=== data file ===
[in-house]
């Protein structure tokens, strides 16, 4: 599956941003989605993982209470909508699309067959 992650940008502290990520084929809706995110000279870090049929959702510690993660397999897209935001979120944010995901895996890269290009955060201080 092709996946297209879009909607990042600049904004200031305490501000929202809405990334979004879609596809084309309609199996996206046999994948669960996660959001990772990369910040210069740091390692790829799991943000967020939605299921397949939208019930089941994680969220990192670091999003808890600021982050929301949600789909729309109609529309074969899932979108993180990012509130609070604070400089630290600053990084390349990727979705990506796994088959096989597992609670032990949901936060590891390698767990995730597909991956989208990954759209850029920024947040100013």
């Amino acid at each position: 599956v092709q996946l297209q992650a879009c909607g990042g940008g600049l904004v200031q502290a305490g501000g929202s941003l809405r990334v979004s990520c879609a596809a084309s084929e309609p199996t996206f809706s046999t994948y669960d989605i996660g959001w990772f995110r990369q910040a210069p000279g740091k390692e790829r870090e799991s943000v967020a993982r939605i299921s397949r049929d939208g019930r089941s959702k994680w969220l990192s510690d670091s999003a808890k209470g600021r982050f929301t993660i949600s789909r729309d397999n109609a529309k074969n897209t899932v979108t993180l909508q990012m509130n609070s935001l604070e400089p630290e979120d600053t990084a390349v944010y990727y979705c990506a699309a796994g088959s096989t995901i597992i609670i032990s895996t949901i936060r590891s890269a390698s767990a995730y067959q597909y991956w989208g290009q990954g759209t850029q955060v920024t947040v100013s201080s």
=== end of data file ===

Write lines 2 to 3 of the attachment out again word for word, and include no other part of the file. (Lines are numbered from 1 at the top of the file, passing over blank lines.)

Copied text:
């Protein structure tokens, strides 16, 4: 599956941003989605993982209470909508699309067959 992650940008502290990520084929809706995110000279870090049929959702510690993660397999897209935001979120944010995901895996890269290009955060201080 092709996946297209879009909607990042600049904004200031305490501000929202809405990334979004879609596809084309309609199996996206046999994948669960996660959001990772990369910040210069740091390692790829799991943000967020939605299921397949939208019930089941994680969220990192670091999003808890600021982050929301949600789909729309109609529309074969899932979108993180990012509130609070604070400089630290600053990084390349990727979705990506796994088959096989597992609670032990949901936060590891390698767990995730597909991956989208990954759209850029920024947040100013």
């Amino acid at each position: 599956v092709q996946l297209q992650a879009c909607g990042g940008g600049l904004v200031q502290a305490g501000g929202s941003l809405r990334v979004s990520c879609a596809a084309s084929e309609p199996t996206f809706s046999t994948y669960d989605i996660g959001w990772f995110r990369q910040a210069p000279g740091k390692e790829r870090e799991s943000v967020a993982r939605i299921s397949r049929d939208g019930r089941s959702k994680w969220l990192s510690d670091s999003a808890k209470g600021r982050f929301t993660i949600s789909r729309d397999n109609a529309k074969n897209t899932v979108t993180l909508q990012m509130n609070s935001l604070e400089p630290e979120d600053t990084a390349v944010y990727y979705c990506a699309a796994g088959s096989t995901i597992i609670i032990s895996t949901i936060r590891s890269a390698s767990a995730y067959q597909y991956w989208g290009q990954g759209t850029q955060v920024t947040v100013s201080s």